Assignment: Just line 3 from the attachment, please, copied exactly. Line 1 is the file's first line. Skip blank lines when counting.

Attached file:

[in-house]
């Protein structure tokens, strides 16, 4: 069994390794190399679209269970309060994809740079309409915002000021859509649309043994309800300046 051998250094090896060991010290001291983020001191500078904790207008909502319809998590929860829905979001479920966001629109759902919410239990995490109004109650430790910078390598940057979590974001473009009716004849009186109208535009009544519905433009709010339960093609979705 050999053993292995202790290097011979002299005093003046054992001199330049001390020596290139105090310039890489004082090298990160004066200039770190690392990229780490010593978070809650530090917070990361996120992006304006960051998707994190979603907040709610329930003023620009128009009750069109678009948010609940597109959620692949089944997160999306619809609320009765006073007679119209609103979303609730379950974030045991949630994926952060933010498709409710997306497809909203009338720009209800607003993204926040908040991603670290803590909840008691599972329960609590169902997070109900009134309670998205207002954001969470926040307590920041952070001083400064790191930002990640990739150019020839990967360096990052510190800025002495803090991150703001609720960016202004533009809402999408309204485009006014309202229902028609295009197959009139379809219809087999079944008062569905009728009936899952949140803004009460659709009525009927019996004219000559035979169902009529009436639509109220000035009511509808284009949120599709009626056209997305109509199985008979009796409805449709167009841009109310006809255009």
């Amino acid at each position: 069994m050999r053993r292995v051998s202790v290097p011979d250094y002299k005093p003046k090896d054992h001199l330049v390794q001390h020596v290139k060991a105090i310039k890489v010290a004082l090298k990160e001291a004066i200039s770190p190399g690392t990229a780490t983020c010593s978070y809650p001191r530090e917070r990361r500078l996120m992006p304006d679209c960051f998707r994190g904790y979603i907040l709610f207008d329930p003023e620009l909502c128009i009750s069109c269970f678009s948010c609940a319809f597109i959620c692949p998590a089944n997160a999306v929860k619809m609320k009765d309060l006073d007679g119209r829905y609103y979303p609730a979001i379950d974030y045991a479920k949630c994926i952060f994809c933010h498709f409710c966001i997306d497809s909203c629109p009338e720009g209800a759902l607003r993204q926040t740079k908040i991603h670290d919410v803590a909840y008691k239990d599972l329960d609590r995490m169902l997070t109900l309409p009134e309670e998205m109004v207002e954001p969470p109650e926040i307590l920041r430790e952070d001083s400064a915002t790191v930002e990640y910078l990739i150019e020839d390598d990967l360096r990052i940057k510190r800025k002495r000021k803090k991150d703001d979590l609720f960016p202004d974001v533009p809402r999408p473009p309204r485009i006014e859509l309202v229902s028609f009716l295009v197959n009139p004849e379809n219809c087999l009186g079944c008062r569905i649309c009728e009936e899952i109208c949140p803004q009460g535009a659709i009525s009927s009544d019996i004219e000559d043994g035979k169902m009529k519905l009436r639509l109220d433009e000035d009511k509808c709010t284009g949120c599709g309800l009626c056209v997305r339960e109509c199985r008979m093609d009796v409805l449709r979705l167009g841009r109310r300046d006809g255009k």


């Amino acid at each position: 069994m050999r053993r292995v051998s202790v290097p011979d250094y002299k005093p003046k090896d054992h001199l330049v390794q001390h020596v290139k060991a105090i310039k890489v010290a004082l090298k990160e001291a004066i200039s770190p190399g690392t990229a780490t983020c010593s978070y809650p001191r530090e917070r990361r500078l996120m992006p304006d679209c960051f998707r994190g904790y979603i907040l709610f207008d329930p003023e620009l909502c128009i009750s069109c269970f678009s948010c609940a319809f597109i959620c692949p998590a089944n997160a999306v929860k619809m609320k009765d309060l006073d007679g119209r829905y609103y979303p609730a979001i379950d974030y045991a479920k949630c994926i952060f994809c933010h498709f409710c966001i997306d497809s909203c629109p009338e720009g209800a759902l607003r993204q926040t740079k908040i991603h670290d919410v803590a909840y008691k239990d599972l329960d609590r995490m169902l997070t109900l309409p009134e309670e998205m109004v207002e954001p969470p109650e926040i307590l920041r430790e952070d001083s400064a915002t790191v930002e990640y910078l990739i150019e020839d390598d990967l360096r990052i940057k510190r800025k002495r000021k803090k991150d703001d979590l609720f960016p202004d974001v533009p809402r999408p473009p309204r485009i006014e859509l309202v229902s028609f009716l295009v197959n009139p004849e379809n219809c087999l009186g079944c008062r569905i649309c009728e009936e899952i109208c949140p803004q009460g535009a659709i009525s009927s009544d019996i004219e000559d043994g035979k169902m009529k519905l009436r639509l109220d433009e000035d009511k509808c709010t284009g949120c599709g309800l009626c056209v997305r339960e109509c199985r008979m093609d009796v409805l449709r979705l167009g841009r109310r300046d006809g255009k």